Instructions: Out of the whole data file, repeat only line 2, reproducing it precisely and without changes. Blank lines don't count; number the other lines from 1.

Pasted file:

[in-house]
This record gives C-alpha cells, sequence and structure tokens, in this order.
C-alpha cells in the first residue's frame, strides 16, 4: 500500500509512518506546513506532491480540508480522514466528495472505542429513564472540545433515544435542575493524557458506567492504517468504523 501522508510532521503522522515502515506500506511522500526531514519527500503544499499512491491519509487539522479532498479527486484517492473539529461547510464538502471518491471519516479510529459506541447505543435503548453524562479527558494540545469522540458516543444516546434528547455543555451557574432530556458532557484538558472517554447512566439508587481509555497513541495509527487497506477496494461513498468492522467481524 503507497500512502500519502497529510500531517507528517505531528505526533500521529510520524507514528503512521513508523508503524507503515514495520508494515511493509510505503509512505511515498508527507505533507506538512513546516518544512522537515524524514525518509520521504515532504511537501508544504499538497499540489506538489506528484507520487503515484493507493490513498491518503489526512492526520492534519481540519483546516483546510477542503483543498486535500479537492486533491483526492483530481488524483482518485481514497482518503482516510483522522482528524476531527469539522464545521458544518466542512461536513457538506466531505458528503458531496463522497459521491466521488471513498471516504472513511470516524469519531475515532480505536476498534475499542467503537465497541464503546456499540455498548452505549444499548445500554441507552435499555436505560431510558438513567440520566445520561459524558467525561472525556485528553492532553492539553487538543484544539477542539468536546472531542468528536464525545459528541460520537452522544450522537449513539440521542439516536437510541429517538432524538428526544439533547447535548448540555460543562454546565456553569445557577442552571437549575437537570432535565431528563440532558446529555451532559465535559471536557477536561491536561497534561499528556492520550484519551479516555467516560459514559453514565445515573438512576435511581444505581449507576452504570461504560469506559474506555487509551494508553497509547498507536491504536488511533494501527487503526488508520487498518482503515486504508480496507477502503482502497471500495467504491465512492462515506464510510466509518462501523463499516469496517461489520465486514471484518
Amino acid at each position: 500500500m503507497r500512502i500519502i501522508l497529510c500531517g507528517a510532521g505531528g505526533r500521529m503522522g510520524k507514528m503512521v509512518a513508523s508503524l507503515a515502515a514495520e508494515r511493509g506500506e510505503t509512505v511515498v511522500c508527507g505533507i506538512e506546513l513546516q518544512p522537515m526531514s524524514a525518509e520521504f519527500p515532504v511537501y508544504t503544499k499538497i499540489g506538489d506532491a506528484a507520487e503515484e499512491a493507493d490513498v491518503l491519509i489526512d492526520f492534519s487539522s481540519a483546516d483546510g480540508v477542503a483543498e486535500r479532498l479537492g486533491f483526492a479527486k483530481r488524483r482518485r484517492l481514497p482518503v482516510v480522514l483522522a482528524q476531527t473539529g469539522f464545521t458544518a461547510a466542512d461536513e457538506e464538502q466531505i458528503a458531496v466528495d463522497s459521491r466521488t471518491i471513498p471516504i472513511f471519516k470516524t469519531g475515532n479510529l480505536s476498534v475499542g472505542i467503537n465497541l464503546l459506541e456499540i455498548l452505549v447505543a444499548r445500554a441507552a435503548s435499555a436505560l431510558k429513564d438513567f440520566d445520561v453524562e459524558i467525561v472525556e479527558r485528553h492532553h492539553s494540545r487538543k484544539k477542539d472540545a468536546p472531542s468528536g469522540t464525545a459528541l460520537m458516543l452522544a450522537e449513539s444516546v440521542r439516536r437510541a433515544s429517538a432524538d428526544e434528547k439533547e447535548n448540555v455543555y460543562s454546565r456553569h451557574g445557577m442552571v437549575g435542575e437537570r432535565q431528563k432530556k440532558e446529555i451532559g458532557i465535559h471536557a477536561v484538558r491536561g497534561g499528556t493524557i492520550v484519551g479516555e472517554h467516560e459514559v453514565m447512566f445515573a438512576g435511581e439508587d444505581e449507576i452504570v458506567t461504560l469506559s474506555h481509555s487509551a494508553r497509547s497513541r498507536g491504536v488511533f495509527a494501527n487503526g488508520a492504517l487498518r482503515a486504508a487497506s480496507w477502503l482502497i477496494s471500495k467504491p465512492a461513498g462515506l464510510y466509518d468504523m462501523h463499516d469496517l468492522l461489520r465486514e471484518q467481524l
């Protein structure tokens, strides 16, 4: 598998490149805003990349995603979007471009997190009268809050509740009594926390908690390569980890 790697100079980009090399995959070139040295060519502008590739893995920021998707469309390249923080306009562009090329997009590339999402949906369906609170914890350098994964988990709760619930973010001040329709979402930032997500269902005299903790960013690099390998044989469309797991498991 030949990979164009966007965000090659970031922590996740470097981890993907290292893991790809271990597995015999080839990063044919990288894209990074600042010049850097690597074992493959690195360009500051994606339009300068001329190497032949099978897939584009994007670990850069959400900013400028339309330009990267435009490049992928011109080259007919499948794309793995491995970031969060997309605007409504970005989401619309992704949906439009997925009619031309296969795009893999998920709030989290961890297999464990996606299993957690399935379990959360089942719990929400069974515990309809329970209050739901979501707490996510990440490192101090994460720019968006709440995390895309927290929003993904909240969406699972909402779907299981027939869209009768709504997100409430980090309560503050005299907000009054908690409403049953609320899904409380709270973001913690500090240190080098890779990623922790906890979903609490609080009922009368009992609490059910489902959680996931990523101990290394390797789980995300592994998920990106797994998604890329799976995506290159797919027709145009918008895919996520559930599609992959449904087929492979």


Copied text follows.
This record gives C-alpha cells, sequence and structure tokens, in this order.